In 1931, Irma Rombauer wrote “The Joy of Cooking,” with her daughter, who both illustrated the book, but also tested the recipes. Ms. Rombauer used half of her life savings to pay a local printing company to print three thousand copies. Five years later, Bobbs-Merrill Company acquired the rights and the book has now sold over 18 million copies.
Amanda Hocking wrote 17 novels while working as a group home worker in Minnesota. She self-published them all as e-books and wound up selling more than a million copies. In 2011, St. Martin’s Press bought the rights to her first three books, the Trylle trilogy, and a new four-book series, Watersong, for a reported two million dollars.
Erika Leonard (E.L. James) started writing fan fiction stories and publishing them on her website. Then she wrote “Fifty Shades of Grey and self-published it through a small Australian company. That trilogy has gone on to sell more than 70 million copies.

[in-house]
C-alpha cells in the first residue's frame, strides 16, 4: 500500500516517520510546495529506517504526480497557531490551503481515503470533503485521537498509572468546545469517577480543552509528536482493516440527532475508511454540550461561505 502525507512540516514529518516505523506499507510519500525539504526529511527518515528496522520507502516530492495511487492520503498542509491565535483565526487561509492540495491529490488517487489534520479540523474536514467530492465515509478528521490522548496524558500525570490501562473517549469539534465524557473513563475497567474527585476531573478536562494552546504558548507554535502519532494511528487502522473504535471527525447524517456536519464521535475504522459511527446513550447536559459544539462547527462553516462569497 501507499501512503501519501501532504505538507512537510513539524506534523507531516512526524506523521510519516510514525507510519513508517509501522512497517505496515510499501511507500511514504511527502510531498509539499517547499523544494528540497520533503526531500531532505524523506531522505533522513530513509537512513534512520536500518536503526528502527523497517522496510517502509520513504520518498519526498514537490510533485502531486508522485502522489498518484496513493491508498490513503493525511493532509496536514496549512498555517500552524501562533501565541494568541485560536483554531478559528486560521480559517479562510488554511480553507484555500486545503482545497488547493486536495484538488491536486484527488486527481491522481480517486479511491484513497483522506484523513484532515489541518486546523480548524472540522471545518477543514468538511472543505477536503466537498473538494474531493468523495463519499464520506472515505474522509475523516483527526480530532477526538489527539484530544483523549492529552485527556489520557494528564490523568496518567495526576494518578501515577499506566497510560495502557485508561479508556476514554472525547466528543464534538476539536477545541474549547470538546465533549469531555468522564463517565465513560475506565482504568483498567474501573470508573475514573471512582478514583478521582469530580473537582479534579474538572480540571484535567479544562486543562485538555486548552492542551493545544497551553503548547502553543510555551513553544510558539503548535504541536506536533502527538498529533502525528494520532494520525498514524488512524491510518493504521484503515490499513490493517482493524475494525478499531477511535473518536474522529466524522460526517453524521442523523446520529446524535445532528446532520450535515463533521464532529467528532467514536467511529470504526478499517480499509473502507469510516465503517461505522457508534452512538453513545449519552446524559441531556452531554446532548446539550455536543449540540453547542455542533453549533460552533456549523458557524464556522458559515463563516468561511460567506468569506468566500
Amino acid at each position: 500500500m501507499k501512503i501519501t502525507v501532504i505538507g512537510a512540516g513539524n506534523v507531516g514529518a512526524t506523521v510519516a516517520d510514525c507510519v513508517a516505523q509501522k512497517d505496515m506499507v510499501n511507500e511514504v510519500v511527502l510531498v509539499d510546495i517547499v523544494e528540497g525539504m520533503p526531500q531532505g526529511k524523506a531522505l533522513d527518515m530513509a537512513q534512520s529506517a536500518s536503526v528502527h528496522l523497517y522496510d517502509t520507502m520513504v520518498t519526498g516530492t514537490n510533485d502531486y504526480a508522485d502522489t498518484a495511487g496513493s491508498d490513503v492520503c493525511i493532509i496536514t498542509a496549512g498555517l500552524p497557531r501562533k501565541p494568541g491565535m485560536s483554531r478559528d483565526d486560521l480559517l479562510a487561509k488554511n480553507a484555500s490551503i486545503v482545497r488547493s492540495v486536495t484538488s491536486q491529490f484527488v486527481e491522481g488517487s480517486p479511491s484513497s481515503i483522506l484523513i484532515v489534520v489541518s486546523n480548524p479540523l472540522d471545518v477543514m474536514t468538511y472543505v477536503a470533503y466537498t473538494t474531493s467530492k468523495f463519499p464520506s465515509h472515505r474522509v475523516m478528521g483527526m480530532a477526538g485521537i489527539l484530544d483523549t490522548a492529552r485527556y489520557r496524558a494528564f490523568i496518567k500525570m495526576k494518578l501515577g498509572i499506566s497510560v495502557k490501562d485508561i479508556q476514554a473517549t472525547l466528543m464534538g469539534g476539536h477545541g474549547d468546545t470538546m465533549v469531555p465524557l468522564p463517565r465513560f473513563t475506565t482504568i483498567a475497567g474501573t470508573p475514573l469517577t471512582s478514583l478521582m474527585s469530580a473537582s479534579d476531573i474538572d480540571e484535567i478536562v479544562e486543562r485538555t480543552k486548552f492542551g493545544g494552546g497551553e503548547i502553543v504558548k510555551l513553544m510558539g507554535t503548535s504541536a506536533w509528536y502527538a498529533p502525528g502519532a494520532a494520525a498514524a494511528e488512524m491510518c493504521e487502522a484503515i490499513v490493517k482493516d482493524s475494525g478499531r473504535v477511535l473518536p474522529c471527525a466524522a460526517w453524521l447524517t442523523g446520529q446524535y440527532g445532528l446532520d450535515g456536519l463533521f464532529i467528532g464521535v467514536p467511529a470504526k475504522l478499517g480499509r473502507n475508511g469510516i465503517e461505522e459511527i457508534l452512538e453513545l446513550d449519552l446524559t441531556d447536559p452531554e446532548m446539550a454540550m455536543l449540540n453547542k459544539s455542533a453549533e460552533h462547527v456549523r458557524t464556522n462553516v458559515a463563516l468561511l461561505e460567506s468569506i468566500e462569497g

Self-publishing lets authors focus on the joys of writing and reaching an audience. In the old days, you could write the best novel in the world and if a traditional publisher didn’t like it, its chances of finding fans was close to zero. Dozens of publishers rejected Stephen King’s first Novel, “Carrie.” Over twenty publishers rejected “Lord of the Flies.” J.K. Rowling got rejected by several publishers for “Harry Potter.” One publisher even criticized “Catch-22” by saying “I haven’t the foggiest idea about what the man is trying to say…Apparently the author intends it to be funny – possibly even satire – but it is really not funny on any intellectual level.”
Why go the traditional publishing route if clueless publishers can hold the fate of your novel in the hands of a single editor who can block your book from ever reaching an audience? Just self-publish your books and build your own fan base. As long as you have something interesting to say and you keep writing, you’ll find your flan base eventually. For some people it may take longer than others, but a book empire always starts out by selling one copy at a time, so don’t give up and remember, rejection doesn’t mean denial. The more you write and self-publish, the more you tips the odds in your favor that you’ll find success as a writer.